The Numismatic Bibliomania Society



The E-Sylum: Volume 18, Number 47, November 22, 2015, Article 7


Dave Bowers published an article on Coin Update November 19, 2015 about Dennis Tucker's new book, American Gold and Silver. Here's an excerpt. -Editor

Cover_American-GoldSilver Imagine if a coin collector had visited the Philadelphia Mint in the 1790s and had seen engraver Robert Scot working on dies, had watched copper, silver, and gold coins being struck on presses, had seen newly minted “pennies” packed in wooden casks and shipped by horse wagon, and had taken notes and asked questions. How much more we would know now!

A new Whitman Publishing book, American Gold and Silver, reflects the work of a modern-day equivalent of that fictitious visitor. Author Dennis Tucker, through the office of Mint Director of Corporate Communications Tom Jurkowsky and his staff, has had the opportunity in recent years to visit and go behind the scenes at all four operating mints: Philadelphia, Denver, San Francisco, and West Point.

I had the honor of accompanying him, Tom, and on occasion some other researchers. At the Philadelphia Mint Dennis visited with the artist-sculptors in the Engraving Department, viewed sketches and models, and learned many details of their work. At West Point he saw gold bullion-related coins being struck. Examining coinage dies under microscopes, witnessing a huge Gräbener press stamping out five-ounce silver discs, watching limited-edition collector coins being carefully packaged, observing circulation coins being put in huge sacks and handled by forklifts—Dennis experienced it all.

Dennis Tucker at Philadelphia Mint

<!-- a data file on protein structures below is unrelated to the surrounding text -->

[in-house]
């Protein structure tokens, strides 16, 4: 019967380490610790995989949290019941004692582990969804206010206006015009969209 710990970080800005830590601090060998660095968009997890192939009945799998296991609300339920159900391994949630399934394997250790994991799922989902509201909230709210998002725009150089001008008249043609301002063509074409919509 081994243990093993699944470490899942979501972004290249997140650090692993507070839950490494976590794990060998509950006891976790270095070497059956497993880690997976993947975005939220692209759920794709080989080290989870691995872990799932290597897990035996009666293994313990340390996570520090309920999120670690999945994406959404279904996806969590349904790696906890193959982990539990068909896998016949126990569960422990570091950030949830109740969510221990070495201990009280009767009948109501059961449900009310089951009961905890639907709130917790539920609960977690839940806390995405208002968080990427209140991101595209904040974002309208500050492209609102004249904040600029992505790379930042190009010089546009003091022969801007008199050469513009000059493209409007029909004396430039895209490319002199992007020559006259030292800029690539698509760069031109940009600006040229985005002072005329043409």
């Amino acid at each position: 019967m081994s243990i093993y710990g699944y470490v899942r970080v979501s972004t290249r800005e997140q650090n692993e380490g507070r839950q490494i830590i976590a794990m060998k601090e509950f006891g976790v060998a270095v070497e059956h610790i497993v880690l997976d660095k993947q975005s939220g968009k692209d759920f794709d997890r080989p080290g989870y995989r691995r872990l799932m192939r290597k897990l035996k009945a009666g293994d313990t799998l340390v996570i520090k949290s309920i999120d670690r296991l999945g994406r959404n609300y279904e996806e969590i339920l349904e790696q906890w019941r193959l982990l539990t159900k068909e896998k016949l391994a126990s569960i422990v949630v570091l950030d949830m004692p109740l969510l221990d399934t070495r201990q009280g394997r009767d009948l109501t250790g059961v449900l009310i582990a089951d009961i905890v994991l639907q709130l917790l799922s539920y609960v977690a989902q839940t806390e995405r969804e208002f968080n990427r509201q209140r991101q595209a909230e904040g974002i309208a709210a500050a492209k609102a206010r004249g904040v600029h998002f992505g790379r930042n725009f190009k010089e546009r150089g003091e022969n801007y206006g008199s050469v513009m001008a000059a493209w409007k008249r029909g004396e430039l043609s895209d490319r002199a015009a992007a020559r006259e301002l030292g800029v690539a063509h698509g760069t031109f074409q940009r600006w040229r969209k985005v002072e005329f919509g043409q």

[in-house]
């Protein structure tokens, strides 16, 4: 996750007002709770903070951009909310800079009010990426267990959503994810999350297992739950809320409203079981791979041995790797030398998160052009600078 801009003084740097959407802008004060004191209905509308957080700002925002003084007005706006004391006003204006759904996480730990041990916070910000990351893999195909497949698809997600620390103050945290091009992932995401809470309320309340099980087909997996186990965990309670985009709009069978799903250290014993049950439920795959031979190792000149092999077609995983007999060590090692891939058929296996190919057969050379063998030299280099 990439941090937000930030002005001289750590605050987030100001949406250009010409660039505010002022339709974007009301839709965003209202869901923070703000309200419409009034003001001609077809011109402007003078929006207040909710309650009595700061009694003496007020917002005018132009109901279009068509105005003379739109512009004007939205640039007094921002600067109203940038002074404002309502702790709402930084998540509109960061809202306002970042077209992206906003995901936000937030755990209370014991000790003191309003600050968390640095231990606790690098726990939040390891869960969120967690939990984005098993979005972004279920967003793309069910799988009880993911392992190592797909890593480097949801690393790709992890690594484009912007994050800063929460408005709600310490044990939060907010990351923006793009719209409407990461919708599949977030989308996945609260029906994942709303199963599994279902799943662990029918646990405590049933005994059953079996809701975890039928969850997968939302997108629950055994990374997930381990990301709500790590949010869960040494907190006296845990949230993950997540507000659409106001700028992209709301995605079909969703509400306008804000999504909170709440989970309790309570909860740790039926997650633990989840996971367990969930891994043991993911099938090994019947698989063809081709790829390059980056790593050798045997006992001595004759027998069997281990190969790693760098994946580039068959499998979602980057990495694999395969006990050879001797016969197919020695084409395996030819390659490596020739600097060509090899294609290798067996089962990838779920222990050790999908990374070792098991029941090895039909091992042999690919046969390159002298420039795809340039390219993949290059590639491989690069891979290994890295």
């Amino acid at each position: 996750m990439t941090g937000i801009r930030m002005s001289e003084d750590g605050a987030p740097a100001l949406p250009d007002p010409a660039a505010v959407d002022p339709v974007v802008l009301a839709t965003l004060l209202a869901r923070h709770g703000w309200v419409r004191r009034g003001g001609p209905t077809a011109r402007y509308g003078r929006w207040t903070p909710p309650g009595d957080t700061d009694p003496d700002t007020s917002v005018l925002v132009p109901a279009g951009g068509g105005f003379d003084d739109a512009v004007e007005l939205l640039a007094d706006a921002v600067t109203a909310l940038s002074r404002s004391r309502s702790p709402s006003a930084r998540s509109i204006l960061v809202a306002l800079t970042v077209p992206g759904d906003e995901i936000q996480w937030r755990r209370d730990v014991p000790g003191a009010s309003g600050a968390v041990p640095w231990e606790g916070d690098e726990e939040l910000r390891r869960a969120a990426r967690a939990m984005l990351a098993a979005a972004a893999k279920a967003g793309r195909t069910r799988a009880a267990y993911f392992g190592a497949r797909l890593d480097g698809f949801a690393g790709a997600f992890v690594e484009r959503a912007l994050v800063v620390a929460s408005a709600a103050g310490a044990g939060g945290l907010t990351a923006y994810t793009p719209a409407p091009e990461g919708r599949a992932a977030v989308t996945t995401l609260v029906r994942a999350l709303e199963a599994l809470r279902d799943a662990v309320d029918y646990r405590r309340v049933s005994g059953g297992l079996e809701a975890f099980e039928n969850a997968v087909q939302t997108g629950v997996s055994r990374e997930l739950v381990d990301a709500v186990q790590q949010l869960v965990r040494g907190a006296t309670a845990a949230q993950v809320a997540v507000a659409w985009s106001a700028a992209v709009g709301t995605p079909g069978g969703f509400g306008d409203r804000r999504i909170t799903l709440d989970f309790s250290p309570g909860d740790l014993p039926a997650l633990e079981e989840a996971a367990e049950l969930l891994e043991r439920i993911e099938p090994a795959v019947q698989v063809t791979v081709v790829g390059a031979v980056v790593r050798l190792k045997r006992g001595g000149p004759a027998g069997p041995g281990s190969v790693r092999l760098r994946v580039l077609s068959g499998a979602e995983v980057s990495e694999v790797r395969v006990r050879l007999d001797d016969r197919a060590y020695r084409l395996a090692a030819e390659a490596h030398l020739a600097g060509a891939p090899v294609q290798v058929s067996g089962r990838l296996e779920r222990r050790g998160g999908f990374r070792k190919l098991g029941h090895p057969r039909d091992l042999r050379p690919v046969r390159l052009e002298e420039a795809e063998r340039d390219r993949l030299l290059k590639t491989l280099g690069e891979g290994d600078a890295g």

Dennis Tucker, Q. David Bowers, and Tom Jurkowsky at the Denver Mint (left);
Tucker examining a John F. Kennedy Presidential dollar coinage die at the San Francisco Mint (right).

The result is a numismatic study, a tour de force, and for you the reader an “I was there” experience. Deputy Mint Director Dick Peterson shared information, as did the superintendents (today called plant managers) of Philadelphia, Denver, San Francisco, and West Point, and mint employees involved in all aspects from planchet preparation to coinage to shipping. This level of first-person experience is at once exciting, informative, and in the annals of numismatic research unique.

While we know much about how copper, silver, and gold coins were made at the Philadelphia Mint in the 1790s, much more about that era is still conjecture. There was no Dennis Tucker present. So far as I have been able to determine, no dedicated researcher or journalist ever visited to take detailed notes.

Today the U.S. Mint—the Treasury agency headquartered in Washington, DC—is the center for supervising the nation’s four mint facilities plus the Fort Knox bullion depository, keeping records, implementing coin programs (with themes mandated by Congress), releasing news to keep the public informed, and many other activities. The Mint often has displays at leading coin conventions, where officials and employees are on hand to meet and greet visitors. It is a new era of information and communication.

The above said, American Gold and Silver is the first book in numismatics to have been produced with the collaboration of those actively involved, day to day, in American coinage—artists, assayers, historians, factory workers, technicians, managers, and other Mint staff and workers.

In my own world of research, writing, buying, and selling, I concentrate mainly on older coins (although I do have a collection of modern dollars). As I read the advance proofs of this book I learned many things that for me were new and even amazing. I was quite surprised to learn that one of the First Spouse gold coins, a series honoring presidential wives, depicts and names a lady who, for all I know, was never in the White House! In fact, her cause was anathema to President Woodrow Wilson, who might have had her tossed in jail (as he did with others of her persuasion). Her name is Alice Paul. (If you can’t wait, fast-forward to chapter 6.)

Much other information—some familiar, some new—awaits you, compiled, distilled, and analyzed in American Gold and Silver. Beyond the interesting text the book will serve permanently as the source for facts on the U.S. Mint’s modern gold and silver coins and medals.

Enjoy the experience!

AmericanGoldSilver_p_043 AmericanGoldSilver_p_240

To read the complete article, see:
Behind the Scenes at the U.S. Mint: “You Are There!” (

Wayne Homren, Editor

NBS ( Web

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